It's just one of those weeks

by Suw on April 25, 2003

These are some of the first coherent thoughts to form in my head all day which don’t involve the phrases ‘but it hurts’ or ‘am I going to throw up?’. I spent most of the morning holding my head on with one hand as my migraine blossomed. I’m lucky, I only get them about once or twice a year and usually they don’t involve pain and vomiting – they’re what are called ‘aura only’ migraines, i.e. I just go blind for an hour or so, and then it all clears up and goes away.

Today, for some reason, my migraine started in my right eye (usually it’s my left) and then the pain kinda roved across my face like a tribe of nomads, then up over the left-hand part of my head which I had to then cling on to in order to prevent it from dropping off. I never can figure out why I have to do this, but every time I get a bad headache, I just have to clutch at my head like a crone going after a rat.

After several hours of laying a-bed and not vomiting (quite an achievement, I felt), I finally managed to get one of my icepacks and apply it appropriately.

Which always begs the question – which part of the body is it, exactly, for which these icepacks are designed? They’re long, they’re flat and they don’t bend well. I can’t speak for anyone else, but I’m mainly built of curves – flat planes are few and far between on me, especially in the head/neck/shoulder area to which these ice pack are usually applied.

Why not make these things curvy and flexible? In fact, why not make them head-shaped or scarf-ishly bendable? That way I would be saved from a) having to wrap the icepack in a thin towel (ok, a teatowel) in order to tie it round my neck or b) trying to sit bolt upright and balancing the thing on my head. To make them as hats, or scarves, would be much more user friendly.

My other quibble is the ignorance of certain doctors as regards the medical issues surrounding migraines. One in ten people get migraines. That’s 10% of the population. That’s six million people, for any doctors reading this who are too stupid to add up.

That’s a lot of people.

Last November I had a rough weekend which featured two migraines and the arrival of a new symptom for me – my skin went numb. Naturally, not being then as well read about migraines as I am now, I decided it would be wise to get it checked out as it’s not every day I lose feeling in my skin. I was struck, however, by the total absence of knowledge displayed by my supposedly well informed doctor. Our conversation went something like:

“I had two migraines over the weekend.”


“Well, I don’t normally get two together.”


“They were just aura migraines though, but now I can’t feel my face properly.”


“Or my arms, or my legs. Or, in fact, any bit of me.”


“Although there is a sort of strange tingliness to the numbness.”



“Well, if it doesn’t clear up in a week, come back to me.”

And this is what I pay my taxes for? So some jumped-up arrogant jerk can patronise me and fob me off with some pointless platitude in order to cover up her own ignorance? I mean, it’s not like I’m expecting her to wave a magic wand and cure me, but a bit of info would be nice. Instead, I went home and looked it up on the internet, which is what I should have done in the first place, and found out that such symptoms can occur, and are relatively normal and will in fact go away eventually (5 days in my case).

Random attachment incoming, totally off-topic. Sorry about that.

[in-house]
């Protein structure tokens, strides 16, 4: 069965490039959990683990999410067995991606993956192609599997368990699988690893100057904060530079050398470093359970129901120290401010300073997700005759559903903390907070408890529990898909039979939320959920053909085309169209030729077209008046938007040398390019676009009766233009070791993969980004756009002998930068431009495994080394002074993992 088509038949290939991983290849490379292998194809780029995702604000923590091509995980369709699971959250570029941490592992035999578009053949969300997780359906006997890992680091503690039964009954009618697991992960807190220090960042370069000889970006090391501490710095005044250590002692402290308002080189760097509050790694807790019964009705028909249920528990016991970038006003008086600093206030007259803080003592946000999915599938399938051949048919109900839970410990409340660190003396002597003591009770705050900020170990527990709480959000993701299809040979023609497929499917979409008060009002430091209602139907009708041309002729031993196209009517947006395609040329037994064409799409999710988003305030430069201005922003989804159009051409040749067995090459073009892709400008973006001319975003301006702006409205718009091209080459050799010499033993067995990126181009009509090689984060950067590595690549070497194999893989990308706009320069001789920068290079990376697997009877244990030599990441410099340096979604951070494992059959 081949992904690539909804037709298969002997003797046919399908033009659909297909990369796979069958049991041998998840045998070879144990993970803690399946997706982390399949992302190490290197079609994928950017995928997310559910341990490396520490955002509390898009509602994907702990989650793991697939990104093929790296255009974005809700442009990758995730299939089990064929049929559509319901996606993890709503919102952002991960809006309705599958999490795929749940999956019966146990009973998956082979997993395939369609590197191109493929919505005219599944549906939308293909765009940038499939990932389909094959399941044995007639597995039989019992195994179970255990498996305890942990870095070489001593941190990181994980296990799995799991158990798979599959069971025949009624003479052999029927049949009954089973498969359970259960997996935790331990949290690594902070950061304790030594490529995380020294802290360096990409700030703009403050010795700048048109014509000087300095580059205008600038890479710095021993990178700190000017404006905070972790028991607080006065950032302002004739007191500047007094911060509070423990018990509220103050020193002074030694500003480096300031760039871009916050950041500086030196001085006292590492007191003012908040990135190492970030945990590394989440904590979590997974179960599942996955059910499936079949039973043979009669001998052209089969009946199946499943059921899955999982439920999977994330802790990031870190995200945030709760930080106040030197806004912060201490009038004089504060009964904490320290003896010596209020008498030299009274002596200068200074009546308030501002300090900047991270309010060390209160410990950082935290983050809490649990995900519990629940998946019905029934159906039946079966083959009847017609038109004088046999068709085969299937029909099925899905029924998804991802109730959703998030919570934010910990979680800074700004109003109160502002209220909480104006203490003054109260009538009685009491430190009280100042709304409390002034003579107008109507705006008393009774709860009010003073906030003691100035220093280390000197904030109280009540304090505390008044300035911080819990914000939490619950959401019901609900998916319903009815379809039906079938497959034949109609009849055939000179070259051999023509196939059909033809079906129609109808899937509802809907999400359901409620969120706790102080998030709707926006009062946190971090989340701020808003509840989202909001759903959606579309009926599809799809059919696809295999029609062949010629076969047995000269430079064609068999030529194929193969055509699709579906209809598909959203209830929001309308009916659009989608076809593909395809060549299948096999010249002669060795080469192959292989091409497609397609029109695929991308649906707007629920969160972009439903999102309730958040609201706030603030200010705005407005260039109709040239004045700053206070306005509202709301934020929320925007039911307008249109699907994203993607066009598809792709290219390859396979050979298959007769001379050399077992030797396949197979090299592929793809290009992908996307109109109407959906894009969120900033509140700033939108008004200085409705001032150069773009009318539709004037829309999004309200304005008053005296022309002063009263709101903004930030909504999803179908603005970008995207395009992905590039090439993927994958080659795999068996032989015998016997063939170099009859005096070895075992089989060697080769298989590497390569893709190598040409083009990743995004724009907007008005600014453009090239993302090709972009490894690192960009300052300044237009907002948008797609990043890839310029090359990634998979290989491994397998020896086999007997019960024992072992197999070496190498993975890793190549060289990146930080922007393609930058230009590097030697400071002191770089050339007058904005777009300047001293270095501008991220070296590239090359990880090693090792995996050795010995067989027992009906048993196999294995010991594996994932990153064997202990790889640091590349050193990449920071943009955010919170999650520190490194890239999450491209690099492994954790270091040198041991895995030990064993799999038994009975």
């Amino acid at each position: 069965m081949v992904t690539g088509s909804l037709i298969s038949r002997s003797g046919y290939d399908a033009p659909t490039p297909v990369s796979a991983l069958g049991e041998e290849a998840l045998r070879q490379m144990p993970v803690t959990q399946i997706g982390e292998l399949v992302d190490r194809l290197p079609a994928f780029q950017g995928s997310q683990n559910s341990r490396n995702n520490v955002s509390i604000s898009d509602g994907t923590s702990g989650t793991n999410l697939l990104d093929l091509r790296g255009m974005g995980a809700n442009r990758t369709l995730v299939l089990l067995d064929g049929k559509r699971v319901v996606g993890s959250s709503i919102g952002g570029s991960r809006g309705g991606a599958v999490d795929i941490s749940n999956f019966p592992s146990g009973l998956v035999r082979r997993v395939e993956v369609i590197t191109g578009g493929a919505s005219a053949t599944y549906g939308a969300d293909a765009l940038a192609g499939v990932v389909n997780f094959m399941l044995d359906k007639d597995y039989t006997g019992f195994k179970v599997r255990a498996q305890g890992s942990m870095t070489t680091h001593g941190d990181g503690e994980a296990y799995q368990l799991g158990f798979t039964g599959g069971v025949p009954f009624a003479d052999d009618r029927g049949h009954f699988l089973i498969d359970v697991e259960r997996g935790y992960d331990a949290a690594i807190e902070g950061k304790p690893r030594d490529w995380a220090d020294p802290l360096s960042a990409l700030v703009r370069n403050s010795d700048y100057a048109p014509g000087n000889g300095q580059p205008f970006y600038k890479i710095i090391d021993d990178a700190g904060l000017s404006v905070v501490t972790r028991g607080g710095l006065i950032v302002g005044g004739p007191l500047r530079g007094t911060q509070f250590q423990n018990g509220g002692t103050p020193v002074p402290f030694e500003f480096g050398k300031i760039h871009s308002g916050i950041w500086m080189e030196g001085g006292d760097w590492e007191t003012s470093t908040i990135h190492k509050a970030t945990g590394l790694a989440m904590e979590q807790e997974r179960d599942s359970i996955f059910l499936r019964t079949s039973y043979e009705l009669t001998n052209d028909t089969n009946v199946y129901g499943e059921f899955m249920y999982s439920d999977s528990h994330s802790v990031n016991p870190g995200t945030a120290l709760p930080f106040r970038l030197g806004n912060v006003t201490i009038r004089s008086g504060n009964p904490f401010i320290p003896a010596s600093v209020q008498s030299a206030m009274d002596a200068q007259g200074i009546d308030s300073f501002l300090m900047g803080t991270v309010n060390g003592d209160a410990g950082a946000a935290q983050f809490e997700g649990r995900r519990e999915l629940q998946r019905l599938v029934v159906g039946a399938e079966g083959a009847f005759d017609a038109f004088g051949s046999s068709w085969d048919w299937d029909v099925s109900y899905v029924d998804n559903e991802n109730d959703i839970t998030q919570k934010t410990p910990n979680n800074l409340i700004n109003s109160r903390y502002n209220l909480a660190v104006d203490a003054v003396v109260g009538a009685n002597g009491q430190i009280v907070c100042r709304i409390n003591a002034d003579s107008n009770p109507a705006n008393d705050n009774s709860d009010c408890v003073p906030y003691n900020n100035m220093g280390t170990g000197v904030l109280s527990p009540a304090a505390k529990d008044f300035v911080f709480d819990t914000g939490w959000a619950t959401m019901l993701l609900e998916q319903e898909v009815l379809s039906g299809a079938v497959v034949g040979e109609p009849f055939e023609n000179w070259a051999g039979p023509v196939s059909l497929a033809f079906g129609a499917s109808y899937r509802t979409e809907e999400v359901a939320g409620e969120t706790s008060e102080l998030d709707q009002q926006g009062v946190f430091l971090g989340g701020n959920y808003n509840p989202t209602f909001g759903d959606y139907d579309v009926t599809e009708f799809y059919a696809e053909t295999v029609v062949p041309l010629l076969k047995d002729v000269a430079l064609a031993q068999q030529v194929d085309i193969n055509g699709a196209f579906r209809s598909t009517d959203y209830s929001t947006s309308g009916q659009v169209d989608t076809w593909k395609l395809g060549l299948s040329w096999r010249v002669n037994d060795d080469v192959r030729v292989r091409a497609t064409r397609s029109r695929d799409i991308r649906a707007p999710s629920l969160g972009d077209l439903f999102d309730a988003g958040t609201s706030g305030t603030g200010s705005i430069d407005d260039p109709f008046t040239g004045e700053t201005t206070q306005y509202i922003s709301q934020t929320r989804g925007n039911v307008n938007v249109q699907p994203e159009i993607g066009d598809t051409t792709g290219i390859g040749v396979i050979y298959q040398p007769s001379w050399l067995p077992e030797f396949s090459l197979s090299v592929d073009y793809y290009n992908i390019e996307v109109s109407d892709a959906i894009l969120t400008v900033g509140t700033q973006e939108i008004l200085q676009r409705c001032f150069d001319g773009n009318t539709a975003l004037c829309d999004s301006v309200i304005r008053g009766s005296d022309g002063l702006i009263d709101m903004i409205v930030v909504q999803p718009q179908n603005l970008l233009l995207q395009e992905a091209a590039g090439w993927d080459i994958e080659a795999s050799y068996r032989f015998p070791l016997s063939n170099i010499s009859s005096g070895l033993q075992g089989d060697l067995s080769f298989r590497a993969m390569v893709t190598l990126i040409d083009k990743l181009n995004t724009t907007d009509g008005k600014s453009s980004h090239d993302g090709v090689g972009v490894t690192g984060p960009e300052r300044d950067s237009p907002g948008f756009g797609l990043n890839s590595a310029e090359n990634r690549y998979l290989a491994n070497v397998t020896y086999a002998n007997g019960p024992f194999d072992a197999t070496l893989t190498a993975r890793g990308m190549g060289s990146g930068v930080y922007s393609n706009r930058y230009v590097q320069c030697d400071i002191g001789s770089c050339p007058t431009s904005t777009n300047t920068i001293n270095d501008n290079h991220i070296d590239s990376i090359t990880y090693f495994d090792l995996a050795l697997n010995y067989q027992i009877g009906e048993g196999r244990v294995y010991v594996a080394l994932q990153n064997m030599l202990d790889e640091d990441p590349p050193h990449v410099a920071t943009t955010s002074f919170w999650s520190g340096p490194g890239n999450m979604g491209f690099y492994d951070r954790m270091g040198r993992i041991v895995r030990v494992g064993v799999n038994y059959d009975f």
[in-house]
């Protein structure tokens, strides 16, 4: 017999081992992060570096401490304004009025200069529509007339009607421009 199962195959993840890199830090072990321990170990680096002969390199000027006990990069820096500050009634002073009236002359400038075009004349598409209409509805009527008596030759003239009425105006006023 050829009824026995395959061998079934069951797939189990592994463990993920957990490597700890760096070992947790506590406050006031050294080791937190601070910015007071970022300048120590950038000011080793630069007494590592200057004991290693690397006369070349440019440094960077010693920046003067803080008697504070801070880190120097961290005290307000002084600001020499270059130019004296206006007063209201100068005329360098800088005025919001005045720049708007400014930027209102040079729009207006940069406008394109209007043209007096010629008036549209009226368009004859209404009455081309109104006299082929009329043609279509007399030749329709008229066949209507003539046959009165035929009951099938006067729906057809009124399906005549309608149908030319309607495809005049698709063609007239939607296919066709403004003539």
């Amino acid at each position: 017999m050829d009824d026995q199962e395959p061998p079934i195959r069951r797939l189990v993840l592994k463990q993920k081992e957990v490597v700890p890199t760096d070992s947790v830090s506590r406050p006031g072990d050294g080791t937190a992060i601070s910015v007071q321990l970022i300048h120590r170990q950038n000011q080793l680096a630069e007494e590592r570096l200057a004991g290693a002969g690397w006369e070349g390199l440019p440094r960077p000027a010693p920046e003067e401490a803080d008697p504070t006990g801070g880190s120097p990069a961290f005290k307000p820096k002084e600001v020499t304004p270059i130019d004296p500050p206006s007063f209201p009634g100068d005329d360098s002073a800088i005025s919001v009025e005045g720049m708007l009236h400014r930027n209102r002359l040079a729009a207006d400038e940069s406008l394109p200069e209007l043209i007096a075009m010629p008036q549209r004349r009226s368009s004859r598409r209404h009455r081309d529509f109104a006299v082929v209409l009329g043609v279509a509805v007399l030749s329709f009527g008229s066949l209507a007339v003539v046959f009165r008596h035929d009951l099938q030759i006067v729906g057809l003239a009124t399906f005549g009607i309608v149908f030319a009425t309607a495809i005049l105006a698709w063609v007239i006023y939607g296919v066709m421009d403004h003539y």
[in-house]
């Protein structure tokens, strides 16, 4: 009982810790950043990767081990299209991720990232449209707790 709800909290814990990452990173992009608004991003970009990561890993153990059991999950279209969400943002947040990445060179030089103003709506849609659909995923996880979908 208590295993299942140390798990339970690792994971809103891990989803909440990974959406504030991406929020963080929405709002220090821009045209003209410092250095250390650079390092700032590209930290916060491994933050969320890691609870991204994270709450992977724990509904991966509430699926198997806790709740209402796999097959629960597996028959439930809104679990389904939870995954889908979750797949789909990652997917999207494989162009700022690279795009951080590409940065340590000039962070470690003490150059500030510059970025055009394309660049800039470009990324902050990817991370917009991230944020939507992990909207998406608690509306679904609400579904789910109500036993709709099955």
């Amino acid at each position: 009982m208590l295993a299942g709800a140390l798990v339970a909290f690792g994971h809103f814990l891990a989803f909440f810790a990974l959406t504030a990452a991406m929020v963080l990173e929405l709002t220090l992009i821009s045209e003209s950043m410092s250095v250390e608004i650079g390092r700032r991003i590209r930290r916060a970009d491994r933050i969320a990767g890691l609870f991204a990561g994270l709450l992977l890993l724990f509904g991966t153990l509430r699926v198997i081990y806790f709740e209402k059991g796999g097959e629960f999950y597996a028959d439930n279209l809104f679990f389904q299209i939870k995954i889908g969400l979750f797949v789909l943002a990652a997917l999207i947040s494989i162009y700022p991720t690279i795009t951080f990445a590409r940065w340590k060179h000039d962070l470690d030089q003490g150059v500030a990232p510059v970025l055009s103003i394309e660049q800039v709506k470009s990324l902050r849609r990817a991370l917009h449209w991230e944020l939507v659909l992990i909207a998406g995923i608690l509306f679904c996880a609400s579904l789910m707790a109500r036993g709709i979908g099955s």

The quack could have told me that though, but she didn’t know. Hell, from the expression on her face it was perfectly clear she had no idea what ‘aura’ was either (that’s the visual disturbances you get as a migraine starts – the flashing lights etc. that essentially stop you seeing a damn thing).

But I do believe that everyone, especially that particular doctor, should have at least one storming migraine, so that they can understand what they are like and how crippling they can be. I would dearly like for her to have one like my first, when I was sixteen. One that involves going almost completely blind, not being able to see your hand in front of your face, not being able to walk through your house because you keep bumping into things that you can’t see. One that involves vomiting chocolate cake down the stairs in a somewhat unpleasant waterfall (vomitfall?), retching so hard that your eyes go black with the prickling bruises of broken blood vessels. One that involves curling up foetally under the duvet in a blacked-out room, unable to cry with pain because there’s too much of it, but able, just, to whimper plaintively “Bring me some painkillers.”

To which I would, of course, reply: “Huh?”

Anyway, that shagged my whole day really. So tomorrow is catch-up day. It would be nice to have a good clean start – put this whole week behind me. Not that nice things haven’t happened this week – I have had a few particularly pleasant experiences such as a phone call to Australia that I shall be grinning about for weeks to come yet. But it has been a frustrating week full of not really getting down to work in any serious manner, not really making the progress I would have liked to have made considering the amount of work to be done.

So I think I might redesignate today the official end of the week, which means that Saturday is now essentially Monday so if I work tomorrow I’ll have Tuesday off which will be Sunday and then next weekend start with Saturday on Thursday unfortunately meaning that I will need Monday and Tuesday off on Saturday and Sunday so I can have the weekend free to go to Dorset.

Makes perfect sense to me.

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